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This month we're featuring model, writer and fitness competitor Tisha Rodrigues in an interview with Ken Morgan.
Ken Morgan. Where and when were you born?
Tisha Rodrigues. I was born in providence, R.I. on December 6, 1976.
KM. Are you married? Children?
TR. I am married for almost 8 years now with three beautiful, full of life children.
KM. What do you do for a living? How do you pay the bills?
TR. I am a personal trainer and model. My husband pays the bills.
KM. Can you give us a brief run down on your experience in Fitness/shape/bodybuilding competitions? Anything coming up?
TR. I have been competing for three years. I have competed in NABF, Fitness America and ANBC. I have an upcoming competition on April 24th in Connecticut for Ms. Bikini Atlantic, which is physique. I also will be doing my first NPC show in May in Boston, Ma.
KM. That sounds like a lot of shows in a short period of time. How do you stay in contest shape when the shows are only a month apart, without getting run down?
TR. I stay in shape by switching up my routines and trying new exercises and classes on a regular basis. Whether it be sparring, bicycling, a Bosu or Yoga class to intense weight training or training by repetitions with lighter weights, switching back and fourth from Universal equipment to Hammer Strength and good old dumbbells.
KM. Forgive me but what exactly is Bosu?
TR. Bosu is the new Fitness ball with two sides, one side is a ball and the other is a platform. Bosu was designed to help you achieve your balance while obtaining ultimate core strength. I am sure the Bosu craze will spread very quickly leaving no one unknown to its amazing benefits. It's funny you ask, I will be turning in my article on it for bodybuilding.com by the end of the month, I will let you know when it comes out.
KM. How did you develop an interest in fitness competitions?
TR. I started working out at the gym and seeing my scrawny arms actually taking shape, I started reading magazines such as Oxygen and Muscle and Fitness and reading up about competitions, and I decided to give figure a shot! The rest is history.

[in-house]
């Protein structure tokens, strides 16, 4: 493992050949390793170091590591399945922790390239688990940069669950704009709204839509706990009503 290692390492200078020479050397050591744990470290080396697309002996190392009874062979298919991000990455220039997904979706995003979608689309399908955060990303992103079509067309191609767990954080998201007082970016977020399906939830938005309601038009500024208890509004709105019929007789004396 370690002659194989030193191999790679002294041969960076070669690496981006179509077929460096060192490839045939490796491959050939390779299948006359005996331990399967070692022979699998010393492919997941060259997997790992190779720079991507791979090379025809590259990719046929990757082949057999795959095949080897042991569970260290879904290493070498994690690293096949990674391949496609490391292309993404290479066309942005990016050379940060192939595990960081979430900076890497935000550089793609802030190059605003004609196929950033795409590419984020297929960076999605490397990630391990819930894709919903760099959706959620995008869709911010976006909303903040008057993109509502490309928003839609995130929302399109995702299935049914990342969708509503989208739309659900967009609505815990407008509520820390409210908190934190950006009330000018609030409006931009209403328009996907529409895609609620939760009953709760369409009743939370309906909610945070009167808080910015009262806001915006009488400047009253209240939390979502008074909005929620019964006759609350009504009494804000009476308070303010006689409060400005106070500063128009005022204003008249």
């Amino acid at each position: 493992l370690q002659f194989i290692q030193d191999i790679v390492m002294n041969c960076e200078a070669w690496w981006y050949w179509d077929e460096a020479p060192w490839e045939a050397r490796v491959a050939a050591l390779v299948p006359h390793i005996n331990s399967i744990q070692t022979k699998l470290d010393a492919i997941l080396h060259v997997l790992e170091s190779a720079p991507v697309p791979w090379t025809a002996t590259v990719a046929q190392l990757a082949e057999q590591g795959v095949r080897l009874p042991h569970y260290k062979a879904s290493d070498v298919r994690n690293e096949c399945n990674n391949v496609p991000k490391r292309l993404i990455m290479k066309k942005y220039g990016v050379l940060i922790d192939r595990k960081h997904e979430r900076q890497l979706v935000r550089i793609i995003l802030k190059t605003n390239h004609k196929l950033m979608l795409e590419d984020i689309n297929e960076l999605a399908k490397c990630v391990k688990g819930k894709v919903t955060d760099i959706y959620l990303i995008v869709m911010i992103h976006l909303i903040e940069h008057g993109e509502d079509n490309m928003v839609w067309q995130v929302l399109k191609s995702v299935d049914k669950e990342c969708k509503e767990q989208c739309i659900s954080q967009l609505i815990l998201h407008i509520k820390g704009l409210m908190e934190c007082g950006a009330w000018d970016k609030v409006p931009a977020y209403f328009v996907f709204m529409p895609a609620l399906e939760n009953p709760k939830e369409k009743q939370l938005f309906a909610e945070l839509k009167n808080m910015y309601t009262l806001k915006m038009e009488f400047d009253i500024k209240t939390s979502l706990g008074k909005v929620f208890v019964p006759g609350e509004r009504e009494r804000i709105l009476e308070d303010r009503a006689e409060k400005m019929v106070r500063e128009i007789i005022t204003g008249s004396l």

KM. Having three young children and training as often as you do must be very difficult, how do you balance it out and stay sane/guilt free(!!)?
TR. Yes, it is very difficult, I personally do not believe in excuses, because if I can find the time, then quite frankly anyone can. It's really all about what you want and how bad you want it. I train while my children are in school. I also do an hour of cardio every day in the toy room we built downstairs for the kids, so that I am nearby to see what they are up to. The only time I feel selfish is when I take money to compete out of state, because these events are much more time consuming and costly. That is why I mainly compete in one-day local events. Working out IS what keeps me sane.
KM. Any advice for women thinking about beginning to weight train?
TR. My advice would be first off, do NOT be afraid of weight training! You WILL NOT look like a warrior princess a month or two from now, in fact, you never will. Women who train in bodybuilding are on special diets and supplements with workout regimens you couldn't even dream up, so no worries. Lifting is all about reshaping and toning your body and best of all...burning fat like a sauna! Once you see what lifting can do for your physique and your health, you will never want to turn back.
KM. Any thoughts on the decline of woman's bodybuilding and the current popularity of physique/shape/fitness shows .
TR. I think it's a shame that women bodybuilders do not get the respect that they deserve. Myself, I personally like the more figure-type physique, but these women are way overdue on public credits. It is absolutely phenomenal the way these women are built and what they go through to achieve it. I think the same way about figure competitions, they are so underestimated and it really isn't fair. We are all athletes, who have dedicated our lives to the sport, can we get an APPLAUSE? Please...
KM. What is the most difficult aspect for you when competing? Eating? Weight training? Stage routine? Mental focus?
TR. The most difficult aspect of competing for me is the diet. I am such a junk food junkie, it's out of control, of course as I have gotten older, it's much more regulated, but I hate not being able to snack especially throughout the weekends. The mental will get to you, if you let it. The most valuable advice I have ever been given came from Mia Finnegan after my 3rd contest. She said, that you have to love competing and basically accept all that comes along with it, if you cannot learn to accept that, then it isn't for you. I take the good with the bad, of course I am still waiting for my day, but I work hard, I am positive it will come, soon, I hope...The lifting is the best part, I feel so strong when I lift. I was always teased about being a stick figure, come tease me now! (laughing)